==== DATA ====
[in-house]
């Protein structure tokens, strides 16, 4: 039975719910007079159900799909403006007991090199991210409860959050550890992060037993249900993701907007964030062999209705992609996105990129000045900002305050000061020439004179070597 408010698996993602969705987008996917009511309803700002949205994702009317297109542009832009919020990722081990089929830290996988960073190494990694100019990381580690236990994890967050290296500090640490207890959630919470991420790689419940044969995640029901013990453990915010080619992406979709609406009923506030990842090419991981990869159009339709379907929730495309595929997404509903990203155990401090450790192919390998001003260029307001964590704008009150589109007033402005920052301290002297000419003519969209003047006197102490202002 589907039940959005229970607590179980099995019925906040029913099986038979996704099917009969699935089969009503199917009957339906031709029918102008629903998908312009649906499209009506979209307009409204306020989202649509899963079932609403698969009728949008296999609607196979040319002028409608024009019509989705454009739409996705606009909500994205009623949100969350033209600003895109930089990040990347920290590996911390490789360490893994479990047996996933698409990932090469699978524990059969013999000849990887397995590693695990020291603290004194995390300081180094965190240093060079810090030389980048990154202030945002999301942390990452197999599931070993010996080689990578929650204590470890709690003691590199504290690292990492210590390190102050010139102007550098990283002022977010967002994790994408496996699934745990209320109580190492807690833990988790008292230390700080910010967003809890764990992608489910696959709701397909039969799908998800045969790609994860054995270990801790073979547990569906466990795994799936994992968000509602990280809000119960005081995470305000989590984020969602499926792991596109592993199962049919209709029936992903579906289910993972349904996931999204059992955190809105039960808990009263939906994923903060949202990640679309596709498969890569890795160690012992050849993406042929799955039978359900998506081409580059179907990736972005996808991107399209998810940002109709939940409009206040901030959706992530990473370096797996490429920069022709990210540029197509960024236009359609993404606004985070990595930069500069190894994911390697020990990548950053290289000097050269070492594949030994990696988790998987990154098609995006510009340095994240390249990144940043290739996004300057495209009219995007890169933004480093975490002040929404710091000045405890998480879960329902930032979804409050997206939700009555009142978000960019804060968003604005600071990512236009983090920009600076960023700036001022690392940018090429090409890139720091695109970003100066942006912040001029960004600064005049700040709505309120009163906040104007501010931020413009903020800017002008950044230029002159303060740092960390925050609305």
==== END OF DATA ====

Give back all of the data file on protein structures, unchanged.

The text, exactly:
[in-house]
């Protein structure tokens, strides 16, 4: 039975719910007079159900799909403006007991090199991210409860959050550890992060037993249900993701907007964030062999209705992609996105990129000045900002305050000061020439004179070597 408010698996993602969705987008996917009511309803700002949205994702009317297109542009832009919020990722081990089929830290996988960073190494990694100019990381580690236990994890967050290296500090640490207890959630919470991420790689419940044969995640029901013990453990915010080619992406979709609406009923506030990842090419991981990869159009339709379907929730495309595929997404509903990203155990401090450790192919390998001003260029307001964590704008009150589109007033402005920052301290002297000419003519969209003047006197102490202002 589907039940959005229970607590179980099995019925906040029913099986038979996704099917009969699935089969009503199917009957339906031709029918102008629903998908312009649906499209009506979209307009409204306020989202649509899963079932609403698969009728949008296999609607196979040319002028409608024009019509989705454009739409996705606009909500994205009623949100969350033209600003895109930089990040990347920290590996911390490789360490893994479990047996996933698409990932090469699978524990059969013999000849990887397995590693695990020291603290004194995390300081180094965190240093060079810090030389980048990154202030945002999301942390990452197999599931070993010996080689990578929650204590470890709690003691590199504290690292990492210590390190102050010139102007550098990283002022977010967002994790994408496996699934745990209320109580190492807690833990988790008292230390700080910010967003809890764990992608489910696959709701397909039969799908998800045969790609994860054995270990801790073979547990569906466990795994799936994992968000509602990280809000119960005081995470305000989590984020969602499926792991596109592993199962049919209709029936992903579906289910993972349904996931999204059992955190809105039960808990009263939906994923903060949202990640679309596709498969890569890795160690012992050849993406042929799955039978359900998506081409580059179907990736972005996808991107399209998810940002109709939940409009206040901030959706992530990473370096797996490429920069022709990210540029197509960024236009359609993404606004985070990595930069500069190894994911390697020990990548950053290289000097050269070492594949030994990696988790998987990154098609995006510009340095994240390249990144940043290739996004300057495209009219995007890169933004480093975490002040929404710091000045405890998480879960329902930032979804409050997206939700009555009142978000960019804060968003604005600071990512236009983090920009600076960023700036001022690392940018090429090409890139720091695109970003100066942006912040001029960004600064005049700040709505309120009163906040104007501010931020413009903020800017002008950044230029002159303060740092960390925050609305």